When going through the student handbooks for the 60s I tried to look for information pertaining to the classroom or academics in general. Throughout the decade the handbooks mostly dealt with the social aspects of Mary Washington such as dress code, dorm rules and regulations, conduct expectations, safety reminders, etc. In my last post I mentioned the different looks of the handbooks. Here are photos of them:
After glancing through all of the handbooks this time around I decided to focus on the Honor Code and the Dean’s List requirements because they would have helped to shape the academic and classroom experience.
Starting with the 1960 handbook the Honor Code had a small part compared to later years. Only a page was dedicated to honor pledge and signature space. In subsequent years 4 pages were dedicated to the Honor Code and Pledge explaining the importance of the Honor Code and the repercussions for violating it. The only exception to this was in 1966 to 1967 where the Honor Code had only one page like the 1960 handbook. I’m not sure why the Honor Code would be emphasized some years and not others but it definitely plays a big role in student life at Mary Washington for the majority of the 60s.
Something that also changed over the years was the GPA required for the Dean’s list. The Dean’s list wasn’t mentioned until 1965 with a required GPA of 2.5 or better. In 1966 the required minimum GPA for Dean’s list was 3.5 and for 1967 3.5. In 1968 the GPA was 3.25.
Moving on with my research I am going to pursue scrapbooks to see how much information I can get out of them. Also I am going to go back to the student handbooks and look into the various dress codes and such to get an idea of what the student body had to look like sitting in these classroom and go through the last half of the decade’s not uploaded photos.
I have chosen to go through the student handbooks and photographs for the ‘60s. I really enjoy looking at photographs because of what they can tell you about a certain time, situation, people, and styles and so on. When I was looking through the photographs of the ‘60s on the Mary Washington archives website I was a little disappointed that there were so few that had been uploaded to the internet. In the digital archives online there are 125 photos spanning from 1960 to 1969. 1965 and 1964 have the most photos with 25 and 24 respectively. When browsing through all 125 photos there were only a few that dealt with the classroom. From those we might be able to garner some kind of idea of what a classroom experience might have been in the 60’s at Mary Washington. From the other photos we can get an idea of what the environment of the school itself was. There are photos of protests and everyday things students did on campus. I think by getting an idea of what the overall atmosphere was like at Mary Washington it will help to also get an idea of what the classroom environment would have been like. I plan on going to the photo archives in special collections this week to try and find some more photographs that show more classroom life.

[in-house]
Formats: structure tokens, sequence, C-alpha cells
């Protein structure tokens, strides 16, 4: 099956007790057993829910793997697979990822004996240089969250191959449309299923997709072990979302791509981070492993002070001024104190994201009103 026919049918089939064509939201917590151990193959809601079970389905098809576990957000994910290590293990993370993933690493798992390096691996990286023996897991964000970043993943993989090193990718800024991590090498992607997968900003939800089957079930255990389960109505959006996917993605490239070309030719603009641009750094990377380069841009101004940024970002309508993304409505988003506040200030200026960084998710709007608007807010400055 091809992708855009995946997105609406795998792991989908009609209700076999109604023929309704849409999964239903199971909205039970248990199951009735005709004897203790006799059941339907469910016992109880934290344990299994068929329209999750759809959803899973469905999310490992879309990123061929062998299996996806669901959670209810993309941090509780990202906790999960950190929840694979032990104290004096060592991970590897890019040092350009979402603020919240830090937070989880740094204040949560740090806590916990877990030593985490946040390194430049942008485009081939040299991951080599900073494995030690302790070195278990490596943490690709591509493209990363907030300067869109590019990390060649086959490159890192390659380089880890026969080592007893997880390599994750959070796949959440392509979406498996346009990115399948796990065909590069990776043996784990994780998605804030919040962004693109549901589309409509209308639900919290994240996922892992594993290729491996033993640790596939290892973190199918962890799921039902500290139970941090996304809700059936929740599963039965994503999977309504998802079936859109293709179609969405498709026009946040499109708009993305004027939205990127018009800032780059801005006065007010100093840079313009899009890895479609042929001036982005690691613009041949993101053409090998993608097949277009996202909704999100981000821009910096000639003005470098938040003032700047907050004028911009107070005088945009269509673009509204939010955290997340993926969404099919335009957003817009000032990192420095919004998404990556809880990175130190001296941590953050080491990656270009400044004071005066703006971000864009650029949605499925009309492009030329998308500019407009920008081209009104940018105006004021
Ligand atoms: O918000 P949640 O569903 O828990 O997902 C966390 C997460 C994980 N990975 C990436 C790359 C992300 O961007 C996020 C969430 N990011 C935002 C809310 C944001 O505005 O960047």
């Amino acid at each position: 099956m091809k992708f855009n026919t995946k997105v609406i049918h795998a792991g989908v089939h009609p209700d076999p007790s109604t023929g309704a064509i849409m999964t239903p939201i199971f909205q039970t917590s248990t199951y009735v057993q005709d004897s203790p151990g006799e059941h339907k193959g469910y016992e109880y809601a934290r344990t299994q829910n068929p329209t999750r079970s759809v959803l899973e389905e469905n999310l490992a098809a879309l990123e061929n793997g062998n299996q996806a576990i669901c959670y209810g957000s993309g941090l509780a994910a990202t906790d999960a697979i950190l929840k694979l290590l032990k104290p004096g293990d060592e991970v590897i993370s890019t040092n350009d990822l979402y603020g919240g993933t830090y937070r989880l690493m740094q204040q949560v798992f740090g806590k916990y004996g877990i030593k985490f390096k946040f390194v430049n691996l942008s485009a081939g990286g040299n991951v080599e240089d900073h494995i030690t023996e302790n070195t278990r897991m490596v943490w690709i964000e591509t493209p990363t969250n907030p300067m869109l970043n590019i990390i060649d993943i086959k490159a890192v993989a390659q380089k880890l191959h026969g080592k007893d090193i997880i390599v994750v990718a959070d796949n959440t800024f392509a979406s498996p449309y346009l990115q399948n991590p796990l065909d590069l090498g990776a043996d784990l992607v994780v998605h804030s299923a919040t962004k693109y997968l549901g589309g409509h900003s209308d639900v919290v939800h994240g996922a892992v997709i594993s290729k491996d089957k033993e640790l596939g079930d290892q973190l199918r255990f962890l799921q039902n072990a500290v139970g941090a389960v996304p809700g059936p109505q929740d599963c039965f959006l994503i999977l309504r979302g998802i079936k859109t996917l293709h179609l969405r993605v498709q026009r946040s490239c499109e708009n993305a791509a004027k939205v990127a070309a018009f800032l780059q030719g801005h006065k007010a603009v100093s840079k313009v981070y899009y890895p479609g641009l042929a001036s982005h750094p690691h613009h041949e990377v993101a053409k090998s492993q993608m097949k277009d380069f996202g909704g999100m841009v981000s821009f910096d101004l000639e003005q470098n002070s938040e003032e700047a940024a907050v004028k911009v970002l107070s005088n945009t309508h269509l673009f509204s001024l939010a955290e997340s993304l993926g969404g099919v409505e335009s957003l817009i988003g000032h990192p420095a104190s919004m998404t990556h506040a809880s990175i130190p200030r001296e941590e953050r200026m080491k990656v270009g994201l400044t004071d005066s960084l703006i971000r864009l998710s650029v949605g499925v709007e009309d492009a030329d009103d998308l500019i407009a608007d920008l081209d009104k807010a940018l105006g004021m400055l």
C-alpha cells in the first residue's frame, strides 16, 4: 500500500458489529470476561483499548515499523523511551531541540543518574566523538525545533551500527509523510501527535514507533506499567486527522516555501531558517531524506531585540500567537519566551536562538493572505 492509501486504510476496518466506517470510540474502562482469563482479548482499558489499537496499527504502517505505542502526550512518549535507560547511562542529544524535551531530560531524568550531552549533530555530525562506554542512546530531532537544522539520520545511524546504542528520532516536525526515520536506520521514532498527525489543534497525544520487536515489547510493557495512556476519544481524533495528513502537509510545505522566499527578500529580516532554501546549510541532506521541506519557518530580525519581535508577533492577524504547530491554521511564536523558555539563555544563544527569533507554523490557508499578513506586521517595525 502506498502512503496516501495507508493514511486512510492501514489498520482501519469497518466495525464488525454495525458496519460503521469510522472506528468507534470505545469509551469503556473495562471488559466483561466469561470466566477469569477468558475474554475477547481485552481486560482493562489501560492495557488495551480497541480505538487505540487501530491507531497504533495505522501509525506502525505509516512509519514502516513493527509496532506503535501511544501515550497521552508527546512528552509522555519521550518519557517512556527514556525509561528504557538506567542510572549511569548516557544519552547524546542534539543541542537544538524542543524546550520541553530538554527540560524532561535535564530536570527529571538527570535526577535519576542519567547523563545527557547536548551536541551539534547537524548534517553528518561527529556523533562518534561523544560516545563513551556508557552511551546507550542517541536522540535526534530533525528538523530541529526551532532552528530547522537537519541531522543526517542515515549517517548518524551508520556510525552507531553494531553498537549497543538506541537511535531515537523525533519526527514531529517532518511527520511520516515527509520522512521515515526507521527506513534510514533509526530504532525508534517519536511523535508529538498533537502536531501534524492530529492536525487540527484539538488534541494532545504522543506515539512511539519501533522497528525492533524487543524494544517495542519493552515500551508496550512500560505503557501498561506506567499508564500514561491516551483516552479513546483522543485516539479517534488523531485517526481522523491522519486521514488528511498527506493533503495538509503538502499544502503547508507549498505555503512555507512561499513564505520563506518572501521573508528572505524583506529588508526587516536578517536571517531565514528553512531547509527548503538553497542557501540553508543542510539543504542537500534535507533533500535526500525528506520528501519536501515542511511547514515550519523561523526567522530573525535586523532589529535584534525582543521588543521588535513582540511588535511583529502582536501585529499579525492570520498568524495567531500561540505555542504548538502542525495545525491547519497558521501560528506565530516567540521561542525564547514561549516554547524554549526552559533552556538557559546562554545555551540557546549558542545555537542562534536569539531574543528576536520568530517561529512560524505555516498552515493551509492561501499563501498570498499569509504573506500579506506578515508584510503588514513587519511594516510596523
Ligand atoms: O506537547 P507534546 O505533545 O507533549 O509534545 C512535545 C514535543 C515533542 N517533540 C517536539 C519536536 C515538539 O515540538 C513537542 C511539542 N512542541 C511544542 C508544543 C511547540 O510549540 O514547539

As far as the student handbooks go there are 10 handbooks for each year of the decade. The student handbooks from 1960-1964 were titled Mary Washington College of the University of Virginia. These handbooks were much smaller than their later counter parts, they were about pocket sized but contained about the same amount of pages. In 1963 the student constitution was introduced and in 1965 lists of student clubs and academic departments and their heads of departments are listed. In every year’s handbook the honor code is made prominent and its importance stressed. From these handbooks we can also find out the Academic probation rules, the required number of credits a student had to take each semester, and class standings. There are also rules for what is expected as far as behavior and dress. When going through these handbooks it was definitely entertaining reading how different our student handbooks are from their predecessors.
Something I found amusing:
One of the safety rules listed in the 1960-1961 student handbook made sure that “Students are reminded smoking in bed is dangerous” in between warning students about the dangers of walking along the road that is now Campus walk and crossing Route One at College Ave.
Here is one of the photos I came across. I thought this photo demonstrated some aspects of the classroom experience and also of the social aspects of the 60s.
Debate Team, 1968
The University of Mary Washington Digital Archive
When I was in special collections looking through the student handbooks I came across Freshmen handbooks for the first half of the decade as well. I’m not sure if they would be anymore helpful than the regular student handbooks but I am going to look into them some more.
As I said in class today, please do the following over the next few days:
- By Noon Friday, let me know if you want to work on a particular decade for the project. I will post the groups assignments by Friday evening on the blog.
- By Sunday evening, create a new blog for your individual research log, email me the link to that blog, and publish your first post in which you introduce yourself and include an image (with attribution).
- Next Tuesday, Remember that we’ll be meeting in Special Collections on the 2nd floor of the library. We will see what materials are available for the project. You’ll also have a chance to meet with your group and begin to talk about what set of sources you’ll be working with.
I’ve also updated the online syllabus with more information about the first research log assignment.
In addition to a history of US women from 1870 to the present, the 2012 iteration of this class will explore experiences of Mary Washington students in the 1930s, 1940s, 1950s, and 1960s.
More to follow.